'Kate Shelley's Train Rescue'
Sunday, July 26 at 2 p.m., online (limited on-site seating at Ron-de-Voo Park)
In July of 1881, the 17-year-old Irish immigrant Kate Shelley heard the sounds of a crash — a locomotive with a crew of four had plunged into Honey Creek, a tributary of the Des Moines River in Boone County. Knowing that a passenger train was due to travel the same route that night, Shelley ran to the creek, found the survivors of the crash, then ran to nearby Moingona to sound the alarm, gather a rescue team and make sure the passenger train was stopped.
In 1901, a newly built steel bridge was quickly named in her honor. She was the first woman in the U.S. to have a bridge named for her (and the only one, until the 1970s). She’s one of Iowa’s most delightful and intriguing heroes.
Puppeteer Stephanie Vallez agrees. She’s turned Shelley’s story into a puppet show, Kate Shelley’s Train Rescue, that will be presented by Eulenspiegel Puppet Theatre Sunday, July 26, at 2 p.m. for a limited audience in West Liberty’s Ron-de-Voo Park, and livestreamed to Eulenspiegel’s Facebook page.
“I landed on this story because of a history grant,” Vallez said in an email. “Monica [Leo, Eulenspiegel founder] and I both love stories with girls heroes, and those are especially easy to find in Iowa. I looked at a lot of true stories of women in Iowa who did something extraordinary, but the story of Kate Shelley really held my attention because it had such wonderful possibilities for visual presentation. Kate’s story is active, vibrant and noisy. There’s a storm, a flood, a train crash, a daring rescue: This story was meant for the stage!”
Stages, of course, are hard to come by lately, with COVID-19 still preventing large gatherings. Eulenspiegel has been working diligently since the pandemic began to re-envision their existence and still bring the joy of puppetry to the public, as they have for the past 46 years. The socially distanced, in-person show will seat at most 20 people (dependent on how many audience members arrive as family groups). The company will have masks available for those who show up without. But the bulk of the audience will be watching online. This is the second of their livestreamed series; they’ll be performing Appleseed! in Ron-de-Voo Park on August 30.
“We’ve had respectable size groups watching the livestream and many more watching it after the fact on our Facebook page (the show we livestreamed three weeks ago has now had 445 after-the-fact views),” Eulenspiegel founder, Lead Puppeteer and Managing Director Monica Leo said in an email. “We’ve also taught about a dozen workshops over Zoom. I was reluctant, but have found that there are things I really like about the medium. Holding work up close to the camera, I can really see their work and they can see the details of my example. An unexpected bonus: My great-nephew in Vancouver took one of the workshops; my niece in Hamburg watched the June show with her 5-year-old; puppeteer friends from the West Coast attended workshops and watched our shows.”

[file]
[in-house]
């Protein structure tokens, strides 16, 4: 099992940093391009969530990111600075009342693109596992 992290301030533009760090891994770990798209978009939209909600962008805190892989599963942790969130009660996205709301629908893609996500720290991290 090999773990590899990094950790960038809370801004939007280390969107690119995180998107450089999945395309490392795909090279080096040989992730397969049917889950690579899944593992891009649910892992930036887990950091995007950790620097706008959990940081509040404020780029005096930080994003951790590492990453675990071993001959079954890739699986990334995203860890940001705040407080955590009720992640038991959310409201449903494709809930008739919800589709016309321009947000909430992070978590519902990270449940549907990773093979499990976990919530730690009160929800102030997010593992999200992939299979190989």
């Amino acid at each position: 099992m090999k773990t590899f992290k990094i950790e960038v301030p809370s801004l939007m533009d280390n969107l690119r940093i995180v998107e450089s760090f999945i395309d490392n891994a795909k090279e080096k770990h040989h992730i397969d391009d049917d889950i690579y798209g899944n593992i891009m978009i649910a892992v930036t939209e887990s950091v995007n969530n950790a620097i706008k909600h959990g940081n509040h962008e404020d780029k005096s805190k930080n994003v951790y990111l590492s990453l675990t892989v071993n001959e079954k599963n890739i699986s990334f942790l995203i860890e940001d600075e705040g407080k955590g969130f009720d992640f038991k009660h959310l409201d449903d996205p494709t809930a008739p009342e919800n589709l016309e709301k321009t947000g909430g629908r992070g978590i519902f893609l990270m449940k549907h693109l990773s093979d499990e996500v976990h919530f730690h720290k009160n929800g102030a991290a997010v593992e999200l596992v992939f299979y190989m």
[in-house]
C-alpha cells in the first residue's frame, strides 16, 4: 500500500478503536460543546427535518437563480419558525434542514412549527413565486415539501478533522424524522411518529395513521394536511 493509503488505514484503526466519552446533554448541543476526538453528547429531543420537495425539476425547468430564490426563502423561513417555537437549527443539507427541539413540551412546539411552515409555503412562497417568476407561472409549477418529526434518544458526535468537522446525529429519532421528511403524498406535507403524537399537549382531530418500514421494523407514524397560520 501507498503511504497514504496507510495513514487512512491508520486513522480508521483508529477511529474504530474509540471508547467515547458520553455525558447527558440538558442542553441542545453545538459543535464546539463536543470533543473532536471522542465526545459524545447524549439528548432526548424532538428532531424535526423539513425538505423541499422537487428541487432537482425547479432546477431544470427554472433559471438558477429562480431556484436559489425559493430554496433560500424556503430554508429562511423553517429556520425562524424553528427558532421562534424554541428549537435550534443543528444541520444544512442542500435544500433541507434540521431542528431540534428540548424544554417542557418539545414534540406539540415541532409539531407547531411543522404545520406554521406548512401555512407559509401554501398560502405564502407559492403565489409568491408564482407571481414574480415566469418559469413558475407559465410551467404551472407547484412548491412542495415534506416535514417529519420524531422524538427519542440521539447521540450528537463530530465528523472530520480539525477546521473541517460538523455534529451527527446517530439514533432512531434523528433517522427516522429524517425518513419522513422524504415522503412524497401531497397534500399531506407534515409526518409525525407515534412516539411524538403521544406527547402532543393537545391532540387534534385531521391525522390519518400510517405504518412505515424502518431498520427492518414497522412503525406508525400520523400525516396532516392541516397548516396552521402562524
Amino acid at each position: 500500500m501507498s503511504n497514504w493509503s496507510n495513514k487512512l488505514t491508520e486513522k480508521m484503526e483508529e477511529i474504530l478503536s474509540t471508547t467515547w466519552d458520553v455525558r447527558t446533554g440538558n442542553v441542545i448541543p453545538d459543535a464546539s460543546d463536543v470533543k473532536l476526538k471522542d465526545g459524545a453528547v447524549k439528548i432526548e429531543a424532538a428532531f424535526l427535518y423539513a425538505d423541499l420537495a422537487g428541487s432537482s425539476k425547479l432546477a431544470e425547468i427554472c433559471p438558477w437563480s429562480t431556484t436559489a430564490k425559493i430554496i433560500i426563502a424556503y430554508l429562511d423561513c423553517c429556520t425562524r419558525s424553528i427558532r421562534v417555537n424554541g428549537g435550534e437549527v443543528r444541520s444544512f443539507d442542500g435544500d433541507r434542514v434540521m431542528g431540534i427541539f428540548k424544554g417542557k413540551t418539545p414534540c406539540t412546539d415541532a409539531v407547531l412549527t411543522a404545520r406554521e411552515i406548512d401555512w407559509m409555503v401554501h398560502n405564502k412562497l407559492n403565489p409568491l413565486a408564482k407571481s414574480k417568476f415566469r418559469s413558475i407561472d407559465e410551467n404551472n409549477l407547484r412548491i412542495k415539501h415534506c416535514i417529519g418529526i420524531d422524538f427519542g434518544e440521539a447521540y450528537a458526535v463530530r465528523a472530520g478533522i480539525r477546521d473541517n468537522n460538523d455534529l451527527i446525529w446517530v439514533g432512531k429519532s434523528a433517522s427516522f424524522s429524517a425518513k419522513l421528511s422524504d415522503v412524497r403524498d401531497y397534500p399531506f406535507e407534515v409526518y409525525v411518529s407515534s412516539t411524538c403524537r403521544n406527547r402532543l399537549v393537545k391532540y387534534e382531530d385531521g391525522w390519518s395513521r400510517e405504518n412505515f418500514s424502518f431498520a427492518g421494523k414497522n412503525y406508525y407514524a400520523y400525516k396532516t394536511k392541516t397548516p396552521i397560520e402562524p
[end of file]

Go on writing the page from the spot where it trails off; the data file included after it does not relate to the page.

“The pandemic has definitely changed things,” Vallez concurred, “since most of our work took place in schools or in front of crowds — but we’re very creative. When the cancellations started coming we got busy planning ahead. We learned how to live-stream our shows and do Zoom workshops. It’s been difficult but we have discovered a few advantages, like being able to interact with people from very far away. We had been talking about doing birthday parties before the pandemic, but we were very busy, so we’ve enjoyed having the opportunity to start doing Zoom birthday parties. We’re working on a drive-in show right now. We’ve always been open to new ways of doing things. As an artist, sometimes working within constraints and limitations leads to exciting things you would never have been able to do otherwise.”
That drive-in show, Shenenigans: Animals in Charge!, is directly inspired by the current situation.
“It’s an original story based on reports of the things animals were up to during lockdown, and it stars penguins, monkeys, goats, an alligator and a giant Mother Earth puppet,” Leo said.
“Over the years, we have had to turn on a dime more than once to continue doing what we’re doing,” she continued. “This is simply the most extreme example.”
Kate Shelley’s Train Rescue is a perfect show for this new pandemic existence, as it is a one-woman show, from jump. Vallez, also the company’s outreach director, created every aspect of the production, from the script to the puppets to the performance, including writing a few original songs for the piece (it’s not a musical, she says, but “it’s just fun when there’s music in a puppet show!”).
“The show began as an idea, then there was cotton, paper, ink, glue, advice, wire, self-doubt, sweat and lots of cardboard. I started with research, then I wrote the script and asked for the opinions of others. It’s a pop-up book show, so I made six pop-up pages of scenery. Then I made puppets — so many puppets! There are a bunch of paper puppets, six rod marionettes and various props and accessories to tell the story. The only thing I didn’t make is my costume. I bought that and then altered it. Otherwise, what you’ll see and hear during the show is all my work. I spent 200 hours making this show, so I hope I’m performing it for a long time!”
The show is free, both in person and online, but Eulenspiegel welcomes donations to the theater.